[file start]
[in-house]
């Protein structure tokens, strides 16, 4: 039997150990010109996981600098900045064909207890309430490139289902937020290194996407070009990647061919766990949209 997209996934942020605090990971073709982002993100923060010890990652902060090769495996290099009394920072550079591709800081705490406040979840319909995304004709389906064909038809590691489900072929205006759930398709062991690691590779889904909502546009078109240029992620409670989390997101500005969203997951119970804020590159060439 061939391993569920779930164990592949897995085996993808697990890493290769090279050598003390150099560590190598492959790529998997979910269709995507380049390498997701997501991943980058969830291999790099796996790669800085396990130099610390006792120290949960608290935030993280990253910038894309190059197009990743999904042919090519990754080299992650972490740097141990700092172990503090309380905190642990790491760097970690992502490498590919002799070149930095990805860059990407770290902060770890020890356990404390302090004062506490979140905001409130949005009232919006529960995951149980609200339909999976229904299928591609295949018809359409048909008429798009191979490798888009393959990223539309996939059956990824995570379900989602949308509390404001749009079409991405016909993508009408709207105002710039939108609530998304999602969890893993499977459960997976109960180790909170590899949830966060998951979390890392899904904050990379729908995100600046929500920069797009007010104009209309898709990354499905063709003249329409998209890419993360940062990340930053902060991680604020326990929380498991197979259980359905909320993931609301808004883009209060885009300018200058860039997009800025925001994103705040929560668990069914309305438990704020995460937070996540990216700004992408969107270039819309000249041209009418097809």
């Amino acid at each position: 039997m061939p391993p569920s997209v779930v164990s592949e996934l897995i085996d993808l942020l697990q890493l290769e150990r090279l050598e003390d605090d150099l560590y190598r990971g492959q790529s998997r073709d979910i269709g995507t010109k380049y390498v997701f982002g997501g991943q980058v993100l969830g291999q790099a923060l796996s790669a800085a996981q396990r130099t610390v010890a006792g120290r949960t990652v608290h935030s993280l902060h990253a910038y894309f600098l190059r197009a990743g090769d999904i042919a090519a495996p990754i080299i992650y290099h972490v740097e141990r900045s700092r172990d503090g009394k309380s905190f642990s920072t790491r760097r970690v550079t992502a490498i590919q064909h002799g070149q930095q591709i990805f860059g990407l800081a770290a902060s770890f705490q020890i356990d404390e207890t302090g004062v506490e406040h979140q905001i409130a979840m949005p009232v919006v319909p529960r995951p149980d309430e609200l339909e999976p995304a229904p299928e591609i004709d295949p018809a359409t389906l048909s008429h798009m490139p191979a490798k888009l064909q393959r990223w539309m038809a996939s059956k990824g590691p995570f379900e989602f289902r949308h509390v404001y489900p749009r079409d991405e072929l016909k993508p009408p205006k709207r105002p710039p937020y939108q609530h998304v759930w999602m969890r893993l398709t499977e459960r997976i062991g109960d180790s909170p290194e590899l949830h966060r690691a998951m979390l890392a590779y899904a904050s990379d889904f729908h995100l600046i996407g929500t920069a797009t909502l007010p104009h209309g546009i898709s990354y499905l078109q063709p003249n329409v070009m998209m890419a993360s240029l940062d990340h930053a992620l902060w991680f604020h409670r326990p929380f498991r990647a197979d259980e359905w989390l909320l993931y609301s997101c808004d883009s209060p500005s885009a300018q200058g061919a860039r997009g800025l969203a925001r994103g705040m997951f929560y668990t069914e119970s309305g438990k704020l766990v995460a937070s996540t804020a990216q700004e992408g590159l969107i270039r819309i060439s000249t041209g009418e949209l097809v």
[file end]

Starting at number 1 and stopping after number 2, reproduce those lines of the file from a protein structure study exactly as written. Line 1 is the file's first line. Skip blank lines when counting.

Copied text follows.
[in-house]
């Protein structure tokens, strides 16, 4: 039997150990010109996981600098900045064909207890309430490139289902937020290194996407070009990647061919766990949209 997209996934942020605090990971073709982002993100923060010890990652902060090769495996290099009394920072550079591709800081705490406040979840319909995304004709389906064909038809590691489900072929205006759930398709062991690691590779889904909502546009078109240029992620409670989390997101500005969203997951119970804020590159060439 061939391993569920779930164990592949897995085996993808697990890493290769090279050598003390150099560590190598492959790529998997979910269709995507380049390498997701997501991943980058969830291999790099796996790669800085396990130099610390006792120290949960608290935030993280990253910038894309190059197009990743999904042919090519990754080299992650972490740097141990700092172990503090309380905190642990790491760097970690992502490498590919002799070149930095990805860059990407770290902060770890020890356990404390302090004062506490979140905001409130949005009232919006529960995951149980609200339909999976229904299928591609295949018809359409048909008429798009191979490798888009393959990223539309996939059956990824995570379900989602949308509390404001749009079409991405016909993508009408709207105002710039939108609530998304999602969890893993499977459960997976109960180790909170590899949830966060998951979390890392899904904050990379729908995100600046929500920069797009007010104009209309898709990354499905063709003249329409998209890419993360940062990340930053902060991680604020326990929380498991197979259980359905909320993931609301808004883009209060885009300018200058860039997009800025925001994103705040929560668990069914309305438990704020995460937070996540990216700004992408969107270039819309000249041209009418097809």